Throughout my career, I've been through various rethinks & reorganizations as part of the different places & management cultures I've worked. So I was interested in this book, to see whether it had anything new, something that could be used in my current workplace, or even to refresh my thinking & management skills. I was delighted by this book. It is refreshing, honest, well-written, and has a nice blend of both theory & story to illustrate the theory. I finished the book wanting to go work for Ritz-Carlton.

I think many of us have had the experience of being told that we needed to fully invest in the company culture, or learn the company culture. But in this case, Ritz-Carlton has shown both how they want people to invest in their company and how they invest in the people who work for them.

Loved the five leadership principles, which are positively stated. It is not that the negative aspects or mistakes aren't mentioned in this book, because they are. But the positives are what are most focused on & the fact that the Ritz-Carlton is willing to make mistakes & let their people make mistakes, without undue punishment. I do think that in many businesses making a mistake is so horrible that it becomes hard to have new ideas because the fear of failure is too great. We hobble ourselves by this sort of thinking. I found the mention of empowering through trust helpful and have been able to do that at work already. It may not be the way I would do it, but it is quite possibly just as legitimate and possibly just as efficient a way to do it. Since I don't want to be a micromanager (but am in a job which lends itself to micromanagement) this was a very useful reminder.

I really do recommend this book highly, not just for business people but for others who may be starting a new business, may be starting a new career, or possibly even a new relationship. I think it works on all sorts of levels. I plan to give the book to the local library, in hopes that it will reach more people. Well worth reading.

Friday, October 03, 2008

Busy Friday with a little books in there

And I have already missed a day of blogging! Will try to do better for the rest of October. Today I did a lot of yard work & used weed killer on the stray weed trees, poison ivy, trumpet vines in my backyard. I got tagged with the poison ivy when my family's dogs were over & apparently they brushed into the poison ivy & then leaned on me, which was sufficient to make my legs look yucky. I've had worse poison ivy, but I really want to use the weedkiller before puppy comes, so that I can lessen its exposure to the weedkiller. Believe me, if I had a choice, I wouldn't use the weedkiller, but my last several exposures to this stuff have proven to me I can't handle the poison ivy in any way, shape & form without paying for it with several rounds of prednisone. Who wants to take steroids? Not I.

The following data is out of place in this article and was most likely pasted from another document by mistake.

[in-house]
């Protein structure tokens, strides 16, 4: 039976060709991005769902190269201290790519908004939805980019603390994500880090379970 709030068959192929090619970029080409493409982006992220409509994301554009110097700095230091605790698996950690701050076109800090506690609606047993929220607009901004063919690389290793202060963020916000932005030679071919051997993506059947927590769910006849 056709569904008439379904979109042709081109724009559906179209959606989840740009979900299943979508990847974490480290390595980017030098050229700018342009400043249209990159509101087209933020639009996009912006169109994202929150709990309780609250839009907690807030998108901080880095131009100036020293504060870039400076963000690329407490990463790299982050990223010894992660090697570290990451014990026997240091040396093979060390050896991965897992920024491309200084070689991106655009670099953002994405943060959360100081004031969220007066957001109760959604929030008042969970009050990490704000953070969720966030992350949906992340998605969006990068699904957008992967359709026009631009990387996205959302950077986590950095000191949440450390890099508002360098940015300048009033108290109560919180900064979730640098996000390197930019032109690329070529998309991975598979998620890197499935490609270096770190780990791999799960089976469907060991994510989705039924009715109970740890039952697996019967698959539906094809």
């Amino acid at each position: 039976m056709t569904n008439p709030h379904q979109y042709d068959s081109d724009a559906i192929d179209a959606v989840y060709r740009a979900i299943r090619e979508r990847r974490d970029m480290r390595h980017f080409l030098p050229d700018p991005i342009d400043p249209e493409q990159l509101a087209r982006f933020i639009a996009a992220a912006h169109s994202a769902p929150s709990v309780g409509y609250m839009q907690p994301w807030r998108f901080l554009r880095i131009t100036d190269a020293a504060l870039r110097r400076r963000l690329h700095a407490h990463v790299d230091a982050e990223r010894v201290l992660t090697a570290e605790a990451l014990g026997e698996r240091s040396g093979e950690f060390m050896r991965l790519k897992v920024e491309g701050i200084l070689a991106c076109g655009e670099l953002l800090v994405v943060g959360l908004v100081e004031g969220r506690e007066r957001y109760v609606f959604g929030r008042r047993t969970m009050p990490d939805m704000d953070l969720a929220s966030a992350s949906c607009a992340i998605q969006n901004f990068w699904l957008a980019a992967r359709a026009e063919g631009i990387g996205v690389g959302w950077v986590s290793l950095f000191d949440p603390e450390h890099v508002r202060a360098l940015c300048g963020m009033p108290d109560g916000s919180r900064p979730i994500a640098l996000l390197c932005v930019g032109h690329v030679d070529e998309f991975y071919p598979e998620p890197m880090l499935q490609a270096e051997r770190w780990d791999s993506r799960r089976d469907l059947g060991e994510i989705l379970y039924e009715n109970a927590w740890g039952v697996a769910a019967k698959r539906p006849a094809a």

Grass seed is down too. And I think the Deadly Nightshade is mostly pulled up also, plus the mushrooms seem to be gone. Read recently about a local 11 week old Golden Retriever puppy who died after simply carrying around a mushroom in its mouth. Poor baby. Gives me more things to look at & and watch out for in that oh-so-dangerous backyard. I don't want that to happen to the new pup.

Have read several books, Macomber, Debbie / Twenty wishes , Harris, Charlaine / From dead to worse and Child, Lee / Nothing to lose : a Jack Reacher novel. All are gems. I like Macomber's Blossom Street novels very much. They read a little more like regular novels. She also writes romances, but I prefer the knitting novels & the Blossom Street novels. I think I like these for the same reason I like Maeve Binchy's books. They are not grief-free novels, but the characters in them seem like people I would know. They have issues, they're not always 100% loveable, but they are realistic & at the end, there's usually some improvement.

Charlaine Harris writes several series & so far I've liked them all. This particular one is the vampire series & the vampire side of it doesn't interest me too much, but the main character, Sookie Stackhouse does interest me a lot. Harris writes about the problems of telepathy in a way that is unlike the way anyone else has written about it. Very nice job & great fantasy/SF novel. Out of the various characters in the books, I think I'd like to be a shapeshifter.

Lee Child's books all have Jack Reacher in them. For some reason, I really like the man-against-the-world novels. The moral man, with flaws, but also the man who stands up for good & for making things right. What's also appealing about Jack Reacher is that the guy has literally nothing. He has independent means, but doesn't have a house, possessions, etc. and doesn't want them. He's not a man entirely without ties, however.

Next time I need to write about a new book we just got, Alone: The Journey of the Boy Sims, From the original blog "a historical novel for children and young adults, author Alan K. Garinger imaginatively retells the story of the boy known in the survey crew's official journal only as "the boy Sims."" I really liked this book. So well written, set out (in its historical times), and well portrayed. I haven't read all of it yet, but a fair amount of it. I think it looks like something that could be read aloud to 4th graders, but probably very much a middle-school novel.

Wednesday, October 01, 2008

Write More Blog Entries Month